What critical real estate education lessons can investors take away from banking and mortgage giant Wells Fargo to keep their businesses sound and growing?
Wells Fargo remains one of the nation’s largest banks today and saw great growth through the last housing boom by making great home loans, offering good interest rates and treating its mortgage broker network well. This helped it blossom into one of the strongest banking institutions and be able to survive while others fell.
However, new more recent moves in the opposite direction raise serious questions about the bank’s future and should act as important real estate education lessons of what not to do for investors.
1. Increasing Fees on Customers
Of course eventually all costs increase but we have also seen how devastating changing rates can be from Netflix. Recently Wells Fargo made the move to end free checking for customers on the east coast. While by the basic math alone it may make sense to offset operation costs with new charges. However, it is also certainly costing them a lot of lost customers who may have ended up depositing more and doing more business with the bank if they had remained the free option while competitors raised fees. Now they are just sending customers to the competition and losing out on tons of referrals and lifetime business.
As a real estate investor it is wise to seek out the most profitable clients and deals but perhaps it is wiser to reward them for their business and encourage more referrals, even if it isn’t a lot right now. Don’t kick them when they are down, they just might win the lottery tomorrow.
2. Burning Partners
Wells Fargo recently ‘proudly’ announced that a third of all borrowers it has been helping with home loans are in California. That’s great for Californians and San Diego real estate investors but a bit of a poke in the eye to loyal partners and customers in other states. This includes Maryland where the Department of Business and Economic Development ironically extended a loan offer to the bank and one MD County gave $100k to the bank to expand local operations.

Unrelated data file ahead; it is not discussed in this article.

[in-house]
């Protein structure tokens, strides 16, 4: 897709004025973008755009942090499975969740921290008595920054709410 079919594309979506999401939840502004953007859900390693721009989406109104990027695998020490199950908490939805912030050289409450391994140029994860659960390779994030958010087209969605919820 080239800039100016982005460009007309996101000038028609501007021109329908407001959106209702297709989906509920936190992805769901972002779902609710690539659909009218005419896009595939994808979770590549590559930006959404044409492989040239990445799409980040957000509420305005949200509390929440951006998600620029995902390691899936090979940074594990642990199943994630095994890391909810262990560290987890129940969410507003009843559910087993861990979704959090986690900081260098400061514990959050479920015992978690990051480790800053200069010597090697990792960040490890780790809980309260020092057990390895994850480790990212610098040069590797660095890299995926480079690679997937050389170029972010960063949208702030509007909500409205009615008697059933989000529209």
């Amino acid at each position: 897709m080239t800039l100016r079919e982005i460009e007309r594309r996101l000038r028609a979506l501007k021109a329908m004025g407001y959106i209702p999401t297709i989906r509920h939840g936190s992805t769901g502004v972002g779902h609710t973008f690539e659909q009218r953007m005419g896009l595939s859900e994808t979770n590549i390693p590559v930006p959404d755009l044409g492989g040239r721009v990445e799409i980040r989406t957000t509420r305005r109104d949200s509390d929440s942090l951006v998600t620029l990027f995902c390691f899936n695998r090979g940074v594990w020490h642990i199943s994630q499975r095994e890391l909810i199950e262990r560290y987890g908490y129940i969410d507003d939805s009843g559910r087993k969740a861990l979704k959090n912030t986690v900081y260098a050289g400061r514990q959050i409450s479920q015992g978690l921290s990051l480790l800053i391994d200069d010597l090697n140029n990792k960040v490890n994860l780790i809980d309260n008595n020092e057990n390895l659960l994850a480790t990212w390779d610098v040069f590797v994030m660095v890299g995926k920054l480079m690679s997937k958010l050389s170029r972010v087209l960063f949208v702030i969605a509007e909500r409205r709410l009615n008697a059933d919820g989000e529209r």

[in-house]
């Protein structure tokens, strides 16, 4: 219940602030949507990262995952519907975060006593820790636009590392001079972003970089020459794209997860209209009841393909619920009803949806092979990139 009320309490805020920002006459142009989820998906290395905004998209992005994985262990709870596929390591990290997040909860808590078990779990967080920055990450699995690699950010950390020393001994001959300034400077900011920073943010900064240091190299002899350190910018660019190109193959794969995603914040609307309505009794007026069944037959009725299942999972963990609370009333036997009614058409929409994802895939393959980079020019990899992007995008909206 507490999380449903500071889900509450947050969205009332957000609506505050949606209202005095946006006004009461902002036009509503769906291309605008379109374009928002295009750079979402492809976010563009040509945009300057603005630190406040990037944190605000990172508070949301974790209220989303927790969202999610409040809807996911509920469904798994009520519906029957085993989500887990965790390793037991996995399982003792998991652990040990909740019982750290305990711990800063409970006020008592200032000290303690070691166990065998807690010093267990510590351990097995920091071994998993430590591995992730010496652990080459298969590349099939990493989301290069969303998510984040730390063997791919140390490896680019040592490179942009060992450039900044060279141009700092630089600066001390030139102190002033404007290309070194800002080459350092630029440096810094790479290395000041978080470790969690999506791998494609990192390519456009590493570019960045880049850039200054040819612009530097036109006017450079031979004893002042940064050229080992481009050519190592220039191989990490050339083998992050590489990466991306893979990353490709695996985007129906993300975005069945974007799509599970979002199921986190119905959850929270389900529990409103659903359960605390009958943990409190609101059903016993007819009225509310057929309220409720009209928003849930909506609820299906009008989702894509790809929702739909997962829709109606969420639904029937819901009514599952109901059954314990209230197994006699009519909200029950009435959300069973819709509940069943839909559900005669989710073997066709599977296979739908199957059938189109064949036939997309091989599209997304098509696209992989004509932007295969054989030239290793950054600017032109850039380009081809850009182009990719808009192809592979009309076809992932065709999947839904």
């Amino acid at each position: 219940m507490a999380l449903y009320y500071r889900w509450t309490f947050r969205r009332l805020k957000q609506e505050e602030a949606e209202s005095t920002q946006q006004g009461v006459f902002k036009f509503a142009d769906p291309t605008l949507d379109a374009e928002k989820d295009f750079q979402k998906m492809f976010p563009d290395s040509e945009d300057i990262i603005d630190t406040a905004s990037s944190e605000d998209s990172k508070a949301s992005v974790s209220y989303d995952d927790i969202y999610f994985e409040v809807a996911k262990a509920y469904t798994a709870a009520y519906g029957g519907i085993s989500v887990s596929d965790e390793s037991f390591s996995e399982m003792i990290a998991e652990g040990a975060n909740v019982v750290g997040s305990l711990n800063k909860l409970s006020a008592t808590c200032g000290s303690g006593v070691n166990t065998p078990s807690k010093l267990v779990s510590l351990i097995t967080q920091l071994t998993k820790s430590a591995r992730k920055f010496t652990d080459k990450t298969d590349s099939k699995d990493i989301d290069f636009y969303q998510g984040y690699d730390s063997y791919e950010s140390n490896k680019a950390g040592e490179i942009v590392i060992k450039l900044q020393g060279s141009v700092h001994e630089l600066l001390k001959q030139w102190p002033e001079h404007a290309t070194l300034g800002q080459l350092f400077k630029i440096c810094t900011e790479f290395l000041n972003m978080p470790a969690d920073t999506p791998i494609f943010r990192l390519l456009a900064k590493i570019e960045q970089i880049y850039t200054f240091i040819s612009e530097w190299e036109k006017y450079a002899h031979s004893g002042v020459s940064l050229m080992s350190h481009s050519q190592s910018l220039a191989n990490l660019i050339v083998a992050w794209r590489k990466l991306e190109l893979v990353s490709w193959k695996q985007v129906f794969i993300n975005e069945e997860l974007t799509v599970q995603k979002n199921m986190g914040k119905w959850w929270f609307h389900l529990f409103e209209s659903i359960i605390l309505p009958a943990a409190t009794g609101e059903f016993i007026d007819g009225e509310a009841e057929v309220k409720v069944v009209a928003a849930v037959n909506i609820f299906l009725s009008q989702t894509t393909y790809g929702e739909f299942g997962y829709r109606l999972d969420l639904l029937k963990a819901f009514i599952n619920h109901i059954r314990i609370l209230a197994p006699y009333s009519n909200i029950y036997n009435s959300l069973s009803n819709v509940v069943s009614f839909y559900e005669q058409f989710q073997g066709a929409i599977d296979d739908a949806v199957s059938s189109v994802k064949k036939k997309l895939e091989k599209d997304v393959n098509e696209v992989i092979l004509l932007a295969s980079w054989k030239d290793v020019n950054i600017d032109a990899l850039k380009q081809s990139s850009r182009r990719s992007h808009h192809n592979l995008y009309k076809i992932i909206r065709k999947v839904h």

Don’t burn your partners or those who have helped you grow, you might realize how much you miss them later.
3. Poor Staffing
Wells Fargo has also begun to hire green bankers, fresh out of school that have never paid rent for themselves let alone a utility bill to advise customers on banking, mortgages and investments, meaning they have less financial experience than most of their customers. Cheap help may be great for data entry, janitorial services and making coffee for the boss but certainly does not present well to customers and is unlikely to yield them results they are happy with. So hire better.
We’ll see how it plays out but once you get a bad rep it is hard to turn around, employees become unhappy, money gets tight, more mistakes are made and the downward spiral continues.
Instead consider going all out to treat your customers and partners right and help them as well as hiring well to generate plenty of referrals and create loyal clients.